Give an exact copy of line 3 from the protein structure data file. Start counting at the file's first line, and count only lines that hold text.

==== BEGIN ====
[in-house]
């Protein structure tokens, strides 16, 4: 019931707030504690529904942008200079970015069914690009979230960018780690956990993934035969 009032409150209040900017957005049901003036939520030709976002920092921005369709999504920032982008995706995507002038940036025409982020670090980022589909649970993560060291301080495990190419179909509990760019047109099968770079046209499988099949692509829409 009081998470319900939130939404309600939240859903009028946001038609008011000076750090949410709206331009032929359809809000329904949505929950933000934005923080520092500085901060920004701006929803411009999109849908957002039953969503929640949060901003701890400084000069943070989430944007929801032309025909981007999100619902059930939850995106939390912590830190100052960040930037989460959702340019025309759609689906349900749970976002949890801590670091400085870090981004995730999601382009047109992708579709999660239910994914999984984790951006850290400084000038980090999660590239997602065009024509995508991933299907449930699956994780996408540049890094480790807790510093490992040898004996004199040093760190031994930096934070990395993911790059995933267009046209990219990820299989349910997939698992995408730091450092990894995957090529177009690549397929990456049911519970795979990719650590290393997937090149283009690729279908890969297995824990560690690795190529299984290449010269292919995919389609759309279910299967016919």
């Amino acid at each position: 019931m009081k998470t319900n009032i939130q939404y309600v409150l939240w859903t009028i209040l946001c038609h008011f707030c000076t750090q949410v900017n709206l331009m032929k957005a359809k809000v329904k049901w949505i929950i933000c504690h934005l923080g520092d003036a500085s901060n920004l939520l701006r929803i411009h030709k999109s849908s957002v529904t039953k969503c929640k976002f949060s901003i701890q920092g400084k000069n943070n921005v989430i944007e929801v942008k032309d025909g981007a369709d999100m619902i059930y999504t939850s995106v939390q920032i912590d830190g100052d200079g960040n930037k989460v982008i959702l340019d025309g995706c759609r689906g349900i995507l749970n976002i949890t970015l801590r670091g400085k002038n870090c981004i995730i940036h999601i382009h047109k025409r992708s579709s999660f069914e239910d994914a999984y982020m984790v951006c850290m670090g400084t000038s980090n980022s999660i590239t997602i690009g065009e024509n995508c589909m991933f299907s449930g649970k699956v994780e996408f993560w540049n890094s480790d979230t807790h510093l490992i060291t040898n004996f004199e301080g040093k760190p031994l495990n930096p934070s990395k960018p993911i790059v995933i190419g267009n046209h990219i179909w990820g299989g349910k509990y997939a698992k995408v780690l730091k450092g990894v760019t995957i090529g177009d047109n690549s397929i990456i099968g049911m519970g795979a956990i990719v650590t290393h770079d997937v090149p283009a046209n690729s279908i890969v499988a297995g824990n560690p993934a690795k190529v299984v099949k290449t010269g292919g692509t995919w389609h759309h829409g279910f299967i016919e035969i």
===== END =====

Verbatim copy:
């Amino acid at each position: 019931m009081k998470t319900n009032i939130q939404y309600v409150l939240w859903t009028i209040l946001c038609h008011f707030c000076t750090q949410v900017n709206l331009m032929k957005a359809k809000v329904k049901w949505i929950i933000c504690h934005l923080g520092d003036a500085s901060n920004l939520l701006r929803i411009h030709k999109s849908s957002v529904t039953k969503c929640k976002f949060s901003i701890q920092g400084k000069n943070n921005v989430i944007e929801v942008k032309d025909g981007a369709d999100m619902i059930y999504t939850s995106v939390q920032i912590d830190g100052d200079g960040n930037k989460v982008i959702l340019d025309g995706c759609r689906g349900i995507l749970n976002i949890t970015l801590r670091g400085k002038n870090c981004i995730i940036h999601i382009h047109k025409r992708s579709s999660f069914e239910d994914a999984y982020m984790v951006c850290m670090g400084t000038s980090n980022s999660i590239t997602i690009g065009e024509n995508c589909m991933f299907s449930g649970k699956v994780e996408f993560w540049n890094s480790d979230t807790h510093l490992i060291t040898n004996f004199e301080g040093k760190p031994l495990n930096p934070s990395k960018p993911i790059v995933i190419g267009n046209h990219i179909w990820g299989g349910k509990y997939a698992k995408v780690l730091k450092g990894v760019t995957i090529g177009d047109n690549s397929i990456i099968g049911m519970g795979a956990i990719v650590t290393h770079d997937v090149p283009a046209n690729s279908i890969v499988a297995g824990n560690p993934a690795k190529v299984v099949k290449t010269g292919g692509t995919w389609h759309h829409g279910f299967i016919e035969i």